China’s ALIT rejects Sri Lanka leader’s graft allegation

Lotus tower in Sri Lanka

China’s state-run Aerospace Long-March International Trade Co (ALIT) on Friday rejected Sri Lanka President Maithripala Sirisena’s allegation of misappropriating 2 billion rupees ($11 million) in a deal to work on the construction of South Asia’s tallest tower.

Sirisena made the allegation at the inauguration on Monday of the 356-meter Lotus Tower, which overlooks Beira Lake in Colombo, sparking a political row in the country, which has relied heavily on China for project finance. A parliamentary panel will investigate the allegation.

The $104.3 million project was 80% funded by Exim Bank of China, with China National Electronics Import & Export Corporation (CEIEC) and ALIT recommended as the main contractors by Chinese government.

Sirisena alleged ALIT in 2016 had vanished, misappropriating some 2 billion rupees deposited with it by Sri Lanka’s state-run Telecommunication Regulatory Commission (TRC).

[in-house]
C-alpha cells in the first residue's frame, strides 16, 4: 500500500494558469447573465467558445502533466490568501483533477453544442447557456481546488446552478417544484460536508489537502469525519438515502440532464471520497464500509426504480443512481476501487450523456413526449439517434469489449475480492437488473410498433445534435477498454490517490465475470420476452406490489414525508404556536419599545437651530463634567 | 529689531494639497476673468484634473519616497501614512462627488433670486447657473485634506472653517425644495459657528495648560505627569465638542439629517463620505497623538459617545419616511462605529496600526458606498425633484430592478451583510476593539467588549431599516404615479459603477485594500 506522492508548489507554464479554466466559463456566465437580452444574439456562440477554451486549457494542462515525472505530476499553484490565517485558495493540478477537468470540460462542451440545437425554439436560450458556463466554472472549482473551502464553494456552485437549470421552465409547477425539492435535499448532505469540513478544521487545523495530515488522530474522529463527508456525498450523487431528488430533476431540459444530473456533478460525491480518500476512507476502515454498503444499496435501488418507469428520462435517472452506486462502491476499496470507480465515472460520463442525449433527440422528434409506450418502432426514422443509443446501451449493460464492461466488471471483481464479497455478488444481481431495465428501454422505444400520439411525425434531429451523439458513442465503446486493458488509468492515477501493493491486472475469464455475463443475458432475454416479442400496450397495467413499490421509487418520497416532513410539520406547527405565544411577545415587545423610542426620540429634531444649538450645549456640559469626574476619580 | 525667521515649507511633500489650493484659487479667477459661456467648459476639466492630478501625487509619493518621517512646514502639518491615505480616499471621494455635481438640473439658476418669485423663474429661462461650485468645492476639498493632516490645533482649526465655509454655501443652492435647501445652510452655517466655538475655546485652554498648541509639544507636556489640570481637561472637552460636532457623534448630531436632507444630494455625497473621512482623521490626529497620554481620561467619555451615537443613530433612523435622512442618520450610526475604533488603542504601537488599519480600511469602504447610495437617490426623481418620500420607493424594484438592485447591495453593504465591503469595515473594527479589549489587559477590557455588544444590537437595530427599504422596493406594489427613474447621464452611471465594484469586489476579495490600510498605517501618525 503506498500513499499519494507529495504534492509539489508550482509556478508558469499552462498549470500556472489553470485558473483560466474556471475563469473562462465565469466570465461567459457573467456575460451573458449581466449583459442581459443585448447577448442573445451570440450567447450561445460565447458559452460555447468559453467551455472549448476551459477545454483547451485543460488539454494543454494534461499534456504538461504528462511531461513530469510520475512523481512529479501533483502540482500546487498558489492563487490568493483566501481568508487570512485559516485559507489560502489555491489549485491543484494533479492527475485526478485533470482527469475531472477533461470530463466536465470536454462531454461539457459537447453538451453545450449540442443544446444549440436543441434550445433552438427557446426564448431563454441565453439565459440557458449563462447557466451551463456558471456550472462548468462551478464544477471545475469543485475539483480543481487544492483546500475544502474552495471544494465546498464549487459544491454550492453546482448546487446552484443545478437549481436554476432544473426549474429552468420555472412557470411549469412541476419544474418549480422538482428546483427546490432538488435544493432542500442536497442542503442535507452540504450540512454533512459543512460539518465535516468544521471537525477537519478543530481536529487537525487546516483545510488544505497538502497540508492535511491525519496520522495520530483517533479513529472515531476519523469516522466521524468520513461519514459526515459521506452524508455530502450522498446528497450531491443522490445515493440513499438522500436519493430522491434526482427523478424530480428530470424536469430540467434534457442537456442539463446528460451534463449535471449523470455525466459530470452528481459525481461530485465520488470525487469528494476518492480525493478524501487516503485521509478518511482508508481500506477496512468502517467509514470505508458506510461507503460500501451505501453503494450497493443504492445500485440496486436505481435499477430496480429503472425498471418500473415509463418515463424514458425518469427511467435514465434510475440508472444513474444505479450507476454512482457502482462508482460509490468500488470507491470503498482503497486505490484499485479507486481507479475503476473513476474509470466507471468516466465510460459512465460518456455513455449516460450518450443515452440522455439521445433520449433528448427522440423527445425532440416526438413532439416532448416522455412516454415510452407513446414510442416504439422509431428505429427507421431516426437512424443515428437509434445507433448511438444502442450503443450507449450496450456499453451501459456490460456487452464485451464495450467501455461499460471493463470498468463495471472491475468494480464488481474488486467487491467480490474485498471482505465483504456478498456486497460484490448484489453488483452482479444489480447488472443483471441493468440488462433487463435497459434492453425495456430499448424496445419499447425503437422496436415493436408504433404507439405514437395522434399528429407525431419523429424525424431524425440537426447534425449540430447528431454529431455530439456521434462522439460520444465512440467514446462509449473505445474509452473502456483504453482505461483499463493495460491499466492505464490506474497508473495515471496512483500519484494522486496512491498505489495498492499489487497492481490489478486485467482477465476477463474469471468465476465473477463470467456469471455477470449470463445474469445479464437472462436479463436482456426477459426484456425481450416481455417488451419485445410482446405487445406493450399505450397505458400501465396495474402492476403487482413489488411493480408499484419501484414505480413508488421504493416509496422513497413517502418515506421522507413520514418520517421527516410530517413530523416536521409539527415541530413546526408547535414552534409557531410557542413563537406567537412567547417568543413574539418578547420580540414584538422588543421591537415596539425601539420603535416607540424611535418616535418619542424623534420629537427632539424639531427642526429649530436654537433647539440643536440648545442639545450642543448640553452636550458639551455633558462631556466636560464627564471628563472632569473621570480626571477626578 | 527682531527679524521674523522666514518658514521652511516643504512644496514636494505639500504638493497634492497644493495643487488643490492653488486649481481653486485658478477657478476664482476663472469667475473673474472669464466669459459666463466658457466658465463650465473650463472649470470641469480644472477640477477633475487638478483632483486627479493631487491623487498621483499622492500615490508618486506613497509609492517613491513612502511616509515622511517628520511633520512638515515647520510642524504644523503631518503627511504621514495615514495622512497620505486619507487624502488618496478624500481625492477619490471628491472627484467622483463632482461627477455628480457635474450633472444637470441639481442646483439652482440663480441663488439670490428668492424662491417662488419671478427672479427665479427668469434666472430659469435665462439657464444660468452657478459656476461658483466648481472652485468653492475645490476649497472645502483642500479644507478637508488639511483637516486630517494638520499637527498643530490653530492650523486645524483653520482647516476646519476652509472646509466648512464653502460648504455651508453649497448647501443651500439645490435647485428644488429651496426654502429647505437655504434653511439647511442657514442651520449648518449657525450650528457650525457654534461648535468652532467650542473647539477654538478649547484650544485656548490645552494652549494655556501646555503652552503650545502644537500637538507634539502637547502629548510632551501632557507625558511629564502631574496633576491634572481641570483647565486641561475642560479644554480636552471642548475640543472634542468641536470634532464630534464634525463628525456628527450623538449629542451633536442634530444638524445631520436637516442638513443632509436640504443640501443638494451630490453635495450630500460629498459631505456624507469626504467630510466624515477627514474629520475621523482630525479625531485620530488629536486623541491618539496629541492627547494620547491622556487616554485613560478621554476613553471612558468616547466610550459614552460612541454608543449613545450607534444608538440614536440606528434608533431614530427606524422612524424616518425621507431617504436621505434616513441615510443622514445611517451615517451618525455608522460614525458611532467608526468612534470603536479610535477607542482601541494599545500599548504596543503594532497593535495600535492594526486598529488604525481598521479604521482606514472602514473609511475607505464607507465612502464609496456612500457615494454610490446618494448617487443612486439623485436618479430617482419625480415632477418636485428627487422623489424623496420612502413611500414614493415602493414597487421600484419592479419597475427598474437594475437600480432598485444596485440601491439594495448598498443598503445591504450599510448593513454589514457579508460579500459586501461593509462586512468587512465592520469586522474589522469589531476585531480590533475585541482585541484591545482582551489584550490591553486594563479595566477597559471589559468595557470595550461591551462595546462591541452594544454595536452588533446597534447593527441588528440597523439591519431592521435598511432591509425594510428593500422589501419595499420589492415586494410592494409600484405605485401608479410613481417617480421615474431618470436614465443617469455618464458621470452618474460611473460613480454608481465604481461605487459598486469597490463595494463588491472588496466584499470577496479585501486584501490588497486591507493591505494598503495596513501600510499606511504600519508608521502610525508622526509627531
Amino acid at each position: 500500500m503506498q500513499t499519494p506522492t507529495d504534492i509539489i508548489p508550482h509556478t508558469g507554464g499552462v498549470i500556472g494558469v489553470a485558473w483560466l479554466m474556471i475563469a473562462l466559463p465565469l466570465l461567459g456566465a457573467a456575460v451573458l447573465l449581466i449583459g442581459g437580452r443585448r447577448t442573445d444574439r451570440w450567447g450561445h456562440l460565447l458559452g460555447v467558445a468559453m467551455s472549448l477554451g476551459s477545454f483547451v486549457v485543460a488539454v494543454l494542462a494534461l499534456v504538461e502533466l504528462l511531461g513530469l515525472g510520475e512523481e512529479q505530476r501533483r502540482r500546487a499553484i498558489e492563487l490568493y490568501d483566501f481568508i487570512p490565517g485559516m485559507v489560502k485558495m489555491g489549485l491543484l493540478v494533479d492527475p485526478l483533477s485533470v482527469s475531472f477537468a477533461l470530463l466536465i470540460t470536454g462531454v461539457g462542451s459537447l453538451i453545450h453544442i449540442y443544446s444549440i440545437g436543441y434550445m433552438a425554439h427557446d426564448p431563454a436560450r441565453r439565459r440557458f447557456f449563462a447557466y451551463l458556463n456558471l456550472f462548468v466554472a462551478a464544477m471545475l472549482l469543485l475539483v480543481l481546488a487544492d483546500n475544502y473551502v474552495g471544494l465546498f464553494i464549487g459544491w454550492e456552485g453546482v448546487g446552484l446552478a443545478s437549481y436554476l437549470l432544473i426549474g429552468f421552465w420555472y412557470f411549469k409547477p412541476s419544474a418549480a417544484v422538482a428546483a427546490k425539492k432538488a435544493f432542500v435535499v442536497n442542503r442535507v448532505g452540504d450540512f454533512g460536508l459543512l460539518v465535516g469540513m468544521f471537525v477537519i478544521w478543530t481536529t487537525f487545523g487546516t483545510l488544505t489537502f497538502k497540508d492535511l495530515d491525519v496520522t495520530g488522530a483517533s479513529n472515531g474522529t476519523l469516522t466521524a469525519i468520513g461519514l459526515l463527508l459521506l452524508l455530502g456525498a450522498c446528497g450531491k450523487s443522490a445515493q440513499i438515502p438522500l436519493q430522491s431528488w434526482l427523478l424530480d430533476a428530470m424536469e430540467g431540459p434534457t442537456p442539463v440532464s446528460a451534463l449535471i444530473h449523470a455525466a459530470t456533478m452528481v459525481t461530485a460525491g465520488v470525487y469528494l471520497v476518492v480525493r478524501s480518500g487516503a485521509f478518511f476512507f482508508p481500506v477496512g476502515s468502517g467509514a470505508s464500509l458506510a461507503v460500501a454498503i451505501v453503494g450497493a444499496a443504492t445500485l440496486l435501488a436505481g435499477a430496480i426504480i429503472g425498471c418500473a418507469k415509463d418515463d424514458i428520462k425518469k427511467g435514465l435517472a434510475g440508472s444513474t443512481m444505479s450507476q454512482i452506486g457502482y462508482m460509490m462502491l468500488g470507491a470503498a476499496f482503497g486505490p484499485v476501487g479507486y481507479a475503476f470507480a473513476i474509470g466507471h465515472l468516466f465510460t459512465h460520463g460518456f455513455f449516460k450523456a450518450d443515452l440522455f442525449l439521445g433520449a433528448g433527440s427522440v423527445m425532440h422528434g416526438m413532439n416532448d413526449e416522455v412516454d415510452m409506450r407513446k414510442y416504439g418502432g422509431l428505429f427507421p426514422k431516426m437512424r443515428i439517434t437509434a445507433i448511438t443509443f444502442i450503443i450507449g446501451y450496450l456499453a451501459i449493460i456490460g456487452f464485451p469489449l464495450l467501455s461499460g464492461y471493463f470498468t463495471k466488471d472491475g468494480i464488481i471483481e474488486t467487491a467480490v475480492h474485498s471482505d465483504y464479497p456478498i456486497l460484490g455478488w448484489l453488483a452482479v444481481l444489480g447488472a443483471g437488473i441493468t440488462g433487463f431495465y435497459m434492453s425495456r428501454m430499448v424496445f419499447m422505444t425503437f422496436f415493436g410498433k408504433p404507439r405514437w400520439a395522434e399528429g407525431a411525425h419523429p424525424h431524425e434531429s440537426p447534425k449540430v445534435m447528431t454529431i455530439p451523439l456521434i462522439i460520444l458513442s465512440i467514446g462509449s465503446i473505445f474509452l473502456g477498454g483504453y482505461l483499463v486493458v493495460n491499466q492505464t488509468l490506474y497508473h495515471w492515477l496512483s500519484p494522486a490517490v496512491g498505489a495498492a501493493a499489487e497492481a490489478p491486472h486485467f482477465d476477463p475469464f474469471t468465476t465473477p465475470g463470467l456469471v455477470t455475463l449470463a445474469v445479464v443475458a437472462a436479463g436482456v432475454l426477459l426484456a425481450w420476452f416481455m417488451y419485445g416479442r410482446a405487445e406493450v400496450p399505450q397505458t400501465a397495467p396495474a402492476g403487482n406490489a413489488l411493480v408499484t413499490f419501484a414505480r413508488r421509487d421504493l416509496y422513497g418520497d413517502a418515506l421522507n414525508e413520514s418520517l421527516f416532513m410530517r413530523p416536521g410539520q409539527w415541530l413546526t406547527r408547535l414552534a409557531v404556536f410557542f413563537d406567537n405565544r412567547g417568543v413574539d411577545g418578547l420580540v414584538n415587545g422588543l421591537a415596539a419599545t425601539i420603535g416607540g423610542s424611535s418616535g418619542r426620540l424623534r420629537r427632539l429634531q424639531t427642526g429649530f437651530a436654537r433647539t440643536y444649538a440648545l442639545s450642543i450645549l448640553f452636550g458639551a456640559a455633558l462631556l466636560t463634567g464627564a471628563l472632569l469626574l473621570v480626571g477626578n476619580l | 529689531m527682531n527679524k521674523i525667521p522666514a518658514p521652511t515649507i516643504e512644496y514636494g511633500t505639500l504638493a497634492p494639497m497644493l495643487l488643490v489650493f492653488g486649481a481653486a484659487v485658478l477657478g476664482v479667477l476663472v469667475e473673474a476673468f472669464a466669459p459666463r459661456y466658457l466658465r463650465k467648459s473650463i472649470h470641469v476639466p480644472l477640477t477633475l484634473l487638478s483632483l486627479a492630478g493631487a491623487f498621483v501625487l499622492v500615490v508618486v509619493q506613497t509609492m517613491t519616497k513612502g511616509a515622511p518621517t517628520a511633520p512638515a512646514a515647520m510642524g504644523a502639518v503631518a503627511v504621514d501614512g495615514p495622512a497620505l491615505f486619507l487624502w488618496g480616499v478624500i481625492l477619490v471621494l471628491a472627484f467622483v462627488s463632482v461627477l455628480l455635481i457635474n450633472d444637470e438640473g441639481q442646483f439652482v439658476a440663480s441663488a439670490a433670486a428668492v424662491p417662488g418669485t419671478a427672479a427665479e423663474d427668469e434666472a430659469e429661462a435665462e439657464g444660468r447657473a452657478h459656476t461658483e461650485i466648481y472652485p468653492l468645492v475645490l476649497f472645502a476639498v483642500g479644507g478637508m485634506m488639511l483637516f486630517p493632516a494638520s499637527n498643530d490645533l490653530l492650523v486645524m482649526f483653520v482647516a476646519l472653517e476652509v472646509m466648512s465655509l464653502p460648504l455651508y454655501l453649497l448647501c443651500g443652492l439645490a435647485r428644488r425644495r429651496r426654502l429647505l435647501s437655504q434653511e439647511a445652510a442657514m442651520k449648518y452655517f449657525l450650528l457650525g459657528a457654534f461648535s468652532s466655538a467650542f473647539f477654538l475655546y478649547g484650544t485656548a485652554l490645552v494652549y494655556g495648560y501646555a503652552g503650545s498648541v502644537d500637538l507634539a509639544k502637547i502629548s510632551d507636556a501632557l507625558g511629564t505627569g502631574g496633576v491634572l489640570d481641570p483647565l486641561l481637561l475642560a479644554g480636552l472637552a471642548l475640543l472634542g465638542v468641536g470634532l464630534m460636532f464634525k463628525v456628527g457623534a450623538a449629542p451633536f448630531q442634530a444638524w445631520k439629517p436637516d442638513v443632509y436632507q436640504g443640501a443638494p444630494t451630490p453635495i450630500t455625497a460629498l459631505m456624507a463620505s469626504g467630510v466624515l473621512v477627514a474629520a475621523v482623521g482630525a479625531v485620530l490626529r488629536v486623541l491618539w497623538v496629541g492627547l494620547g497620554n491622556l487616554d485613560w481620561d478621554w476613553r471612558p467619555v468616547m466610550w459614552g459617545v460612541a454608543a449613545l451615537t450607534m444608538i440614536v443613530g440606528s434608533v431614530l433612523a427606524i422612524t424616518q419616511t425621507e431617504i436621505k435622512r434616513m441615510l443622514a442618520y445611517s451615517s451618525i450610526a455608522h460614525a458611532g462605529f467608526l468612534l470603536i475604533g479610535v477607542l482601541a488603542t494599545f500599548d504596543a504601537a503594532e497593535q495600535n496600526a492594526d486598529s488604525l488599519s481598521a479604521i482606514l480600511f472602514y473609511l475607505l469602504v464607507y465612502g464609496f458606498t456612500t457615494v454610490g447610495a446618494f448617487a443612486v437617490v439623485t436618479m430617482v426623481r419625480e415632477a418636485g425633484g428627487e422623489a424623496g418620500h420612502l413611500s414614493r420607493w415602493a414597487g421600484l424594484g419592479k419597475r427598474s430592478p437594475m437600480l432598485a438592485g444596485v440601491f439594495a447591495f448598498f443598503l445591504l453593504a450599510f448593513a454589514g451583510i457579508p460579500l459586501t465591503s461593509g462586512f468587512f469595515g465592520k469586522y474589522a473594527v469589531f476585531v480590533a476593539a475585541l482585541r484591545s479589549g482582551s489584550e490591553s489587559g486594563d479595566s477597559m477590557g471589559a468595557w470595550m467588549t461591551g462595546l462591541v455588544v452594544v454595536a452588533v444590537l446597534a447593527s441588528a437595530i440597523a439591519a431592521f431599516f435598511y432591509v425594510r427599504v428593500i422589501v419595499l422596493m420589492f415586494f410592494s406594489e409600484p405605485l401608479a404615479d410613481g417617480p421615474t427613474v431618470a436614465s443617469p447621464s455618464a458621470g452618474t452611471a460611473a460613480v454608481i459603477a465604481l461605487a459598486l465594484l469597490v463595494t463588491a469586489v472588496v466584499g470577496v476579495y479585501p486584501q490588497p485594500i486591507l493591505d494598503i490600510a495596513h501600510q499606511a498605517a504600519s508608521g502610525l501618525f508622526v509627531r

ALIT in a statement said it had left the consortium in August 2015, entrusting its partner CEIEC to act solely on its behalf to fulfil the contract with the TRC.

It also said the TRC, according to the contract, paid $15.6 million (2 billion rupees) into CEIEC’s account in Exim Bank in October 2012, the same amount to which Sirisena referred to as misappropriated.

“This sum had been used for the project purpose solely,” ALIT said in a statement, without elaborating how and when the money was spent.

Sirisena’s predecessor, Mahinda Rajapaksa, who was in power when the alleged incident took place in 2012, has denied any corruption in the deal.

Sri Lanka’s Committee On Public Enterprises (COPE) said on Wednesday it will probe the allegation.

After coming to power in 2015, Sirisena suspended most Chinese-backed infrastructure projects started under Rajapaksa, citing allegations of corruption and the flouting of rules.

Sirisena’s Lotus Tower allegation comes ahead of a presidential election set for Nov. 16, which Rajapaksa’s brother Gotabaya Rajapaksa is expected to contest.

Political sources close to Sirisena and Rajapaksa have said talks between the president’s center-left Sri Lanka Freedom Party (SLFP) and Rajapaksa’s Sri Lanka Podujana Peramuna (SLPP) for a coalition deal have broken down. ($1 = 181.1000 Sri Lankan rupees)